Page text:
The purpose of my blog was/is to keep some sort of record of day-to-day life with my children. I set this up as my specific goal because I was a little intimidated by the countless other blogs out there. So many are funny, witty, intelligent, inspirational, etc. I knew if I tried to do anymore than keep a "journal" of life here, the results would pale to what is out there in the blogosphere. My main goal is to have a sort of scrapbook that someday my kids might enjoy reading. I am not a crafty person, so you won't find any other scrapbooks in this house.
However this is an article by Mark Shea I read yesterday and really enjoyed. While it is not really a story about my girls, I still thought it was blog worthy.
Here is a little excerpt:
The moment we go from framing the question in terms of trying to bargain our way out of damnation and instead put it in terms of seeking virtue, all the fog disappears. We no longer have to wonder just how close we can tiptoe up to adultery without committing it. We don't have to endure puzzlement about how near to hypothermia we can push our victim without it being torture. We don't have to microscopically parse the question, "How near to personhood should our victim be before it's wrong to burn him alive or tear him apart in his mother's womb?"
When you are working to be virtuous and not merely trying to get away with something, you don't do that kind of thing. The discussion begins on a different footing. You ask things like, "How can I love, honor, and cherish my wife and avoid the near occasion of sin?" You seek to interrogate prisoners in a framework of humane treatment and discover that people more readily divulge accurate information to people they trust than to people they hate and fear. You seek to care for women and their children without making it a kill-or-be-killed scenario.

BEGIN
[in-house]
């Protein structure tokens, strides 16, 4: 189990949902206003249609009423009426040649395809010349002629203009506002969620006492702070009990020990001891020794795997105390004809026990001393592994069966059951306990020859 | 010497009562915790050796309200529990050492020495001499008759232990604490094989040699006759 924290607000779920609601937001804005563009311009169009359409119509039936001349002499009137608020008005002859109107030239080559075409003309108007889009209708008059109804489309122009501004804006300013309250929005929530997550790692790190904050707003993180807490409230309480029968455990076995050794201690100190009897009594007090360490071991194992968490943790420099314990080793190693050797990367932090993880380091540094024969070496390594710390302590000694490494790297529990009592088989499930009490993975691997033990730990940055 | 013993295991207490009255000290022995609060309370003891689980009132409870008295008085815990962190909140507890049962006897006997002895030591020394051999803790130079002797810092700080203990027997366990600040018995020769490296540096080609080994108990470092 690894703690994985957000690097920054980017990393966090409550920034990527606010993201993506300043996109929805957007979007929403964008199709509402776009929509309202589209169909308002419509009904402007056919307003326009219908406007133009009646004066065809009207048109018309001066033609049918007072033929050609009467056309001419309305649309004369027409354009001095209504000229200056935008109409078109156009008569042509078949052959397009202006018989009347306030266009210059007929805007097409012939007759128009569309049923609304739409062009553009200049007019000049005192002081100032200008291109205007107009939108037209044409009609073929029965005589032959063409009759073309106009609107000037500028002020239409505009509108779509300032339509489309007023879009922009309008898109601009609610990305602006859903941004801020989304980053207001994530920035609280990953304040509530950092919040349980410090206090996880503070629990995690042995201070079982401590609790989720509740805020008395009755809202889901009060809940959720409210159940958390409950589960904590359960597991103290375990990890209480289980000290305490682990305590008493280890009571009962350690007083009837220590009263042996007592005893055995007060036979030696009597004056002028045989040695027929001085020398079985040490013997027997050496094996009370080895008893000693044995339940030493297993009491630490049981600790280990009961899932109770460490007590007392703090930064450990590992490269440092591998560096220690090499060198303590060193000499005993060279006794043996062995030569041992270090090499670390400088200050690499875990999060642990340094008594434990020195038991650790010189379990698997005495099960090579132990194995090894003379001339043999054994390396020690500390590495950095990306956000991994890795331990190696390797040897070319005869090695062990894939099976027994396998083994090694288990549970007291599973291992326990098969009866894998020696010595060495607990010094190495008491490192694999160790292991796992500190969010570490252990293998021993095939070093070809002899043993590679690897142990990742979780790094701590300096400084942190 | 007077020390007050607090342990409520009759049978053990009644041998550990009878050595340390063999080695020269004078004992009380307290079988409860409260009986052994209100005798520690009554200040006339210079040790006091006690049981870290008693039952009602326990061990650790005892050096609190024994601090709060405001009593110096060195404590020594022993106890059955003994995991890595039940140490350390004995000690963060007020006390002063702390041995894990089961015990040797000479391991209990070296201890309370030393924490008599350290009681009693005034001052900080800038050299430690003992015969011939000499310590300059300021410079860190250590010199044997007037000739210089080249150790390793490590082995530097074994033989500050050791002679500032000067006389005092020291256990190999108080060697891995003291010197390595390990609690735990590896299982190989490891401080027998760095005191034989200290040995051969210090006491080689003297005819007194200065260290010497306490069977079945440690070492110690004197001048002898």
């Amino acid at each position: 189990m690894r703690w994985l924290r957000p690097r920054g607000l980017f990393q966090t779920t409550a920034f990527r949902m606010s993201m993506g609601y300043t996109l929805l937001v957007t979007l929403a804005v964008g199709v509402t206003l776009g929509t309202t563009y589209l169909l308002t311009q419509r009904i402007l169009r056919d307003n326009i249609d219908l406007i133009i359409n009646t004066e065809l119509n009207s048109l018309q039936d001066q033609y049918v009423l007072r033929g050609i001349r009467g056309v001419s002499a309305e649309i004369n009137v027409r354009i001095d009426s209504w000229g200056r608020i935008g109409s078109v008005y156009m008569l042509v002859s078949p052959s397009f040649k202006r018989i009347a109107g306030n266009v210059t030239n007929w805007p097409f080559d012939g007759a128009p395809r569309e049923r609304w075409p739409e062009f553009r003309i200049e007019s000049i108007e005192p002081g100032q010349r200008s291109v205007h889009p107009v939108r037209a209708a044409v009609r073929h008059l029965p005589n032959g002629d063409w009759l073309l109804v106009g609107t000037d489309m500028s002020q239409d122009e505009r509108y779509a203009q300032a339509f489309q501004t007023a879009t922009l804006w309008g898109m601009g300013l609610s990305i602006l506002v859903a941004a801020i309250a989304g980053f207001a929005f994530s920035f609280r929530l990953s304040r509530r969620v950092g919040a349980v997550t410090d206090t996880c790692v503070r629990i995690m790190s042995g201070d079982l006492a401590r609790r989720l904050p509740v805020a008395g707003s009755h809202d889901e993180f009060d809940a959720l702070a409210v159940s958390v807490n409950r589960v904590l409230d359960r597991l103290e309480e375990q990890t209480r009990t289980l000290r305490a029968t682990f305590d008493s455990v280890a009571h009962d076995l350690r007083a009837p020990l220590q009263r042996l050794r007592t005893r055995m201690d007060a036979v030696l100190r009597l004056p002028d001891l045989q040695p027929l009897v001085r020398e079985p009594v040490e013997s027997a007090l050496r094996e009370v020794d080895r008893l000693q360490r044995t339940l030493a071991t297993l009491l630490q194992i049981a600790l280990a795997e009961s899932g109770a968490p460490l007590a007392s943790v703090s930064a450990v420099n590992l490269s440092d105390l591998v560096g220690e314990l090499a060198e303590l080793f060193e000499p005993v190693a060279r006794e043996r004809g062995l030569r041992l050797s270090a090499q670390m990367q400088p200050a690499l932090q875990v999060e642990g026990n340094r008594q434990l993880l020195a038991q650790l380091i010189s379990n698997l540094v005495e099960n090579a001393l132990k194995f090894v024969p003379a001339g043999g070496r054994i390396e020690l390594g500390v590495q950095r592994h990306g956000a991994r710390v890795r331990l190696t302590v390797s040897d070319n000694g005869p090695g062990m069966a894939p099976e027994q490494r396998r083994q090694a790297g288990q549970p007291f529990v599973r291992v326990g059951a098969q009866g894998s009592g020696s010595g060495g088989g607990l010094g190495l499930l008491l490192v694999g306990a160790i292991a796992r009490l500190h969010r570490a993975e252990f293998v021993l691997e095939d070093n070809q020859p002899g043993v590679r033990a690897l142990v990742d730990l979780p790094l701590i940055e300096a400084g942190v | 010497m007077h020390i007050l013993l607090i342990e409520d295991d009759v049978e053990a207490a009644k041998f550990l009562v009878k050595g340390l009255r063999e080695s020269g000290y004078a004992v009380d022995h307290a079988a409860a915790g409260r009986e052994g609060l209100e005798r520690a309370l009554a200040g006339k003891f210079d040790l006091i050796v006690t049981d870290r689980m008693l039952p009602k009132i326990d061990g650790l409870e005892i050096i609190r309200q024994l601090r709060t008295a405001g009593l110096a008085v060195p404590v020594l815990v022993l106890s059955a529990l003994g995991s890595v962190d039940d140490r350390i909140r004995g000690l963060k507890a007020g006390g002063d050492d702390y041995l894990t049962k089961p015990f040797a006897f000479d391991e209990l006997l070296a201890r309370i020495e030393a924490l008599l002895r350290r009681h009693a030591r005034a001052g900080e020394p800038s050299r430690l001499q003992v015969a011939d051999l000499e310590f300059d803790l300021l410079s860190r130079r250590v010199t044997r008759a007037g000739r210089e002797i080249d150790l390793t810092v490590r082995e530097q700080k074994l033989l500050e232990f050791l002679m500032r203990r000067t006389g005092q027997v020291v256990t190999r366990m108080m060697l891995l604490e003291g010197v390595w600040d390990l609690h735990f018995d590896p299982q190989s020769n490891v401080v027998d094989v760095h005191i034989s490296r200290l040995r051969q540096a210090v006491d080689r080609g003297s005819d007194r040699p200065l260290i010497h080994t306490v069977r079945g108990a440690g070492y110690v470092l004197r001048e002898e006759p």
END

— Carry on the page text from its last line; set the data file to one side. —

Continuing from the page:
You trust, in short, that Jesus knows what He's talking about when He tells us, "Seek first the kingdom of God and all these things will be added to you as well."
It reminded me to take this approach as a mother. I may not have email conversations with Bill Clinton, but everyday I deal with little ones who are trying to "bargain their way out of damnation."I am daily bombarded with some little one giving me some excuse for pinching, poor schoolwork, or the mess in their room. I also am confronted with difficult questions like: "She gets to have 6 jellybeans, why do I only get 5 and a half?" There are also those impossible situations of one child teasing and the other finally having enough of the taunting, says something terribly hurtful.
In these situations, I need to not split hairs about blame, but rather encourage growth in virtue. Instead of sorting through who did what and how that fits on the scale of wrondoings, I need to remind my dear children we are called to kindness and sacrifice.